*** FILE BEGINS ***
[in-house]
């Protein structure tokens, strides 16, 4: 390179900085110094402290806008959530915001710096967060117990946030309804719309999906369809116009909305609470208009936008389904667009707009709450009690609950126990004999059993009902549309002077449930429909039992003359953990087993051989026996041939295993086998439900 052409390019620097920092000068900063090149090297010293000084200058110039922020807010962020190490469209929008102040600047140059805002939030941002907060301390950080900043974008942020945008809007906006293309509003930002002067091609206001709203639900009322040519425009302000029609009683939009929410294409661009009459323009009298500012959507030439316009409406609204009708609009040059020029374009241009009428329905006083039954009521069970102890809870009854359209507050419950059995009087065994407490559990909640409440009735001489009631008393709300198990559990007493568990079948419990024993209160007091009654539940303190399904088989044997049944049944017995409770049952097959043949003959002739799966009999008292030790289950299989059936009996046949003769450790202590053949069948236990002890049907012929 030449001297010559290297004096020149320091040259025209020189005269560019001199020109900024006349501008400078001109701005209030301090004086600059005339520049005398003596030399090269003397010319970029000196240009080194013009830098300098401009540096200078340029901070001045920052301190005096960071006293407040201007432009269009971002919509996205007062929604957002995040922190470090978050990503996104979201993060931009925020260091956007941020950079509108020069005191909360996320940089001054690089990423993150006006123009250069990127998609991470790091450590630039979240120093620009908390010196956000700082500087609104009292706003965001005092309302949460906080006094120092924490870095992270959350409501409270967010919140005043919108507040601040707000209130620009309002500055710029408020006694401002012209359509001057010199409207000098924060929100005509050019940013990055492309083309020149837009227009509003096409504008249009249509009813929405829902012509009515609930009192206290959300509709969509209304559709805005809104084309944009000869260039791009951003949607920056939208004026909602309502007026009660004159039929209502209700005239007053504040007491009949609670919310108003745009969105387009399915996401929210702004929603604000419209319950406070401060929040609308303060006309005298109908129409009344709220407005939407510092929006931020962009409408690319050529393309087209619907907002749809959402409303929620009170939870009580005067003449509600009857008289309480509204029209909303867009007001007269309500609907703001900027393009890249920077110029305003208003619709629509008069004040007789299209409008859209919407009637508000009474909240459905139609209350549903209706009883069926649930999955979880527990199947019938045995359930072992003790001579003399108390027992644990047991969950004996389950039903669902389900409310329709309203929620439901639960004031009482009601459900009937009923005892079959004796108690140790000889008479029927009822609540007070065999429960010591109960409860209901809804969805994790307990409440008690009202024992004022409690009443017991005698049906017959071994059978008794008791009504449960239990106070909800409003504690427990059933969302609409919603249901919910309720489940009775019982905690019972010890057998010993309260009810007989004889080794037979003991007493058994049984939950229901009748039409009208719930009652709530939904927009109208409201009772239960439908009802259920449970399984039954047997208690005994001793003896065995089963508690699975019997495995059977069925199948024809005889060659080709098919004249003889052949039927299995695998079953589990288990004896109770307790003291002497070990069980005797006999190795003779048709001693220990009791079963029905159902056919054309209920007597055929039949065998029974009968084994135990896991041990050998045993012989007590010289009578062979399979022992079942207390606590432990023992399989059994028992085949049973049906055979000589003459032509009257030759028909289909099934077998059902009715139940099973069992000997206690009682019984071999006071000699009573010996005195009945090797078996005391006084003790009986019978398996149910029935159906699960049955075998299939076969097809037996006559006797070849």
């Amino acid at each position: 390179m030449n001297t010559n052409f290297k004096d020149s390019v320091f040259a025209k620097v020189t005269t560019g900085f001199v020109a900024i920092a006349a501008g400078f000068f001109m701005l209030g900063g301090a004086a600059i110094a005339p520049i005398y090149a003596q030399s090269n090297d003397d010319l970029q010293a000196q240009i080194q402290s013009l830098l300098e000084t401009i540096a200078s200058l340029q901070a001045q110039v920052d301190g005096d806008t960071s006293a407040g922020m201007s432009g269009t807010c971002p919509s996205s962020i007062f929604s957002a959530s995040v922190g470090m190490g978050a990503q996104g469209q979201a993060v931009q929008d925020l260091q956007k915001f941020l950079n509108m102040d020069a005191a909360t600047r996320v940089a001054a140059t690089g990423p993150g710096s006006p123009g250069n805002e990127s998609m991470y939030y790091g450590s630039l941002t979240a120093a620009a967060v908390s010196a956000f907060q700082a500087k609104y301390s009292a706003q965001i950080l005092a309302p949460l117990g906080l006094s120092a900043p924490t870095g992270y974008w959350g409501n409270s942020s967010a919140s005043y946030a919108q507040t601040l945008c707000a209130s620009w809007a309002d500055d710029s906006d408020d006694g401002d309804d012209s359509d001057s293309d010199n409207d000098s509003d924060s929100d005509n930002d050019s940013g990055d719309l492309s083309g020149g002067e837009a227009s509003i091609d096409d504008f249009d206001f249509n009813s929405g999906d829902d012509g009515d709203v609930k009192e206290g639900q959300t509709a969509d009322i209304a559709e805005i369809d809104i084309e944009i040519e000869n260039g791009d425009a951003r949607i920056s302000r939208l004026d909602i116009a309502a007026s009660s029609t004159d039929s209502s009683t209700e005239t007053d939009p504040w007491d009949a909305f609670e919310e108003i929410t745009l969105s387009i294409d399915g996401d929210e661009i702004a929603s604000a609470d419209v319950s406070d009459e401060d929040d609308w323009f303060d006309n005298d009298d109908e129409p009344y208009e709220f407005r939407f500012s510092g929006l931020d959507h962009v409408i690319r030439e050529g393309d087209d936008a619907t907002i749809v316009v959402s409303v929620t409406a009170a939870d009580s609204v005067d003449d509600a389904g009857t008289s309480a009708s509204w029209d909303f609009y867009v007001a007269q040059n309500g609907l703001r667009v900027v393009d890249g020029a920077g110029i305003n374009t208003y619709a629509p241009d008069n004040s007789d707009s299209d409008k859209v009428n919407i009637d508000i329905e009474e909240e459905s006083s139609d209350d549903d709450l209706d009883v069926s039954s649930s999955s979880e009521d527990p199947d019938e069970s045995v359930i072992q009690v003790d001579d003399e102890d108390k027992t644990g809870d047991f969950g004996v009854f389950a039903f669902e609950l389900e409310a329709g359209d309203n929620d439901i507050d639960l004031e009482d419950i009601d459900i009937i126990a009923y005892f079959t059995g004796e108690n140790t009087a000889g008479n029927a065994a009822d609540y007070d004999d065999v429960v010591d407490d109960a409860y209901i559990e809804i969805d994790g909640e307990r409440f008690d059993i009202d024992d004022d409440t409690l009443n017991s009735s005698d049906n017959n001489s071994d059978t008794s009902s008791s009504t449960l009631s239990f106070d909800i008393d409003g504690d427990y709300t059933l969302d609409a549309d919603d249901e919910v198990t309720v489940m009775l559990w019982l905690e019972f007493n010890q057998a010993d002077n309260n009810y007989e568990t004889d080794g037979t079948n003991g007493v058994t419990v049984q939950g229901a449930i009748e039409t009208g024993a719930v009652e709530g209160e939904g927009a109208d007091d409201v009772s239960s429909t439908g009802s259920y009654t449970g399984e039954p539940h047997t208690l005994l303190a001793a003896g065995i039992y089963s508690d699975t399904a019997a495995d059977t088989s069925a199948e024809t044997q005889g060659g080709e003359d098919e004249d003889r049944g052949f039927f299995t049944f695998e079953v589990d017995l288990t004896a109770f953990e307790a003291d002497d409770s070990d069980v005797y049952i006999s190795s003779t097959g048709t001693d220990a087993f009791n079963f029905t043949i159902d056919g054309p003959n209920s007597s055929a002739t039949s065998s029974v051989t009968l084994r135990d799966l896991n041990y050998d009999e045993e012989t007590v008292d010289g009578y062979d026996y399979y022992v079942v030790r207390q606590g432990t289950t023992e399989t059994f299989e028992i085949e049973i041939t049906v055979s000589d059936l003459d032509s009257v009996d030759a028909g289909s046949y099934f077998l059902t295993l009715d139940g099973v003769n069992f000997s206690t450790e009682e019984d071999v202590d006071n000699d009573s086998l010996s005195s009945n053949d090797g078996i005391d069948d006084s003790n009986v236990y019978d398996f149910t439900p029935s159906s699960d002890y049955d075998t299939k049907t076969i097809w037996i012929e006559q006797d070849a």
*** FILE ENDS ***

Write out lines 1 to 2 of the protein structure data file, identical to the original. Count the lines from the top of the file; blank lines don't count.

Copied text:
[in-house]
């Protein structure tokens, strides 16, 4: 390179900085110094402290806008959530915001710096967060117990946030309804719309999906369809116009909305609470208009936008389904667009707009709450009690609950126990004999059993009902549309002077449930429909039992003359953990087993051989026996041939295993086998439900 052409390019620097920092000068900063090149090297010293000084200058110039922020807010962020190490469209929008102040600047140059805002939030941002907060301390950080900043974008942020945008809007906006293309509003930002002067091609206001709203639900009322040519425009302000029609009683939009929410294409661009009459323009009298500012959507030439316009409406609204009708609009040059020029374009241009009428329905006083039954009521069970102890809870009854359209507050419950059995009087065994407490559990909640409440009735001489009631008393709300198990559990007493568990079948419990024993209160007091009654539940303190399904088989044997049944049944017995409770049952097959043949003959002739799966009999008292030790289950299989059936009996046949003769450790202590053949069948236990002890049907012929 030449001297010559290297004096020149320091040259025209020189005269560019001199020109900024006349501008400078001109701005209030301090004086600059005339520049005398003596030399090269003397010319970029000196240009080194013009830098300098401009540096200078340029901070001045920052301190005096960071006293407040201007432009269009971002919509996205007062929604957002995040922190470090978050990503996104979201993060931009925020260091956007941020950079509108020069005191909360996320940089001054690089990423993150006006123009250069990127998609991470790091450590630039979240120093620009908390010196956000700082500087609104009292706003965001005092309302949460906080006094120092924490870095992270959350409501409270967010919140005043919108507040601040707000209130620009309002500055710029408020006694401002012209359509001057010199409207000098924060929100005509050019940013990055492309083309020149837009227009509003096409504008249009249509009813929405829902012509009515609930009192206290959300509709969509209304559709805005809104084309944009000869260039791009951003949607920056939208004026909602309502007026009660004159039929209502209700005239007053504040007491009949609670919310108003745009969105387009399915996401929210702004929603604000419209319950406070401060929040609308303060006309005298109908129409009344709220407005939407510092929006931020962009409408690319050529393309087209619907907002749809959402409303929620009170939870009580005067003449509600009857008289309480509204029209909303867009007001007269309500609907703001900027393009890249920077110029305003208003619709629509008069004040007789299209409008859209919407009637508000009474909240459905139609209350549903209706009883069926649930999955979880527990199947019938045995359930072992003790001579003399108390027992644990047991969950004996389950039903669902389900409310329709309203929620439901639960004031009482009601459900009937009923005892079959004796108690140790000889008479029927009822609540007070065999429960010591109960409860209901809804969805994790307990409440008690009202024992004022409690009443017991005698049906017959071994059978008794008791009504449960239990106070909800409003504690427990059933969302609409919603249901919910309720489940009775019982905690019972010890057998010993309260009810007989004889080794037979003991007493058994049984939950229901009748039409009208719930009652709530939904927009109208409201009772239960439908009802259920449970399984039954047997208690005994001793003896065995089963508690699975019997495995059977069925199948024809005889060659080709098919004249003889052949039927299995695998079953589990288990004896109770307790003291002497070990069980005797006999190795003779048709001693220990009791079963029905159902056919054309209920007597055929039949065998029974009968084994135990896991041990050998045993012989007590010289009578062979399979022992079942207390606590432990023992399989059994028992085949049973049906055979000589003459032509009257030759028909289909099934077998059902009715139940099973069992000997206690009682019984071999006071000699009573010996005195009945090797078996005391006084003790009986019978398996149910029935159906699960049955075998299939076969097809037996006559006797070849």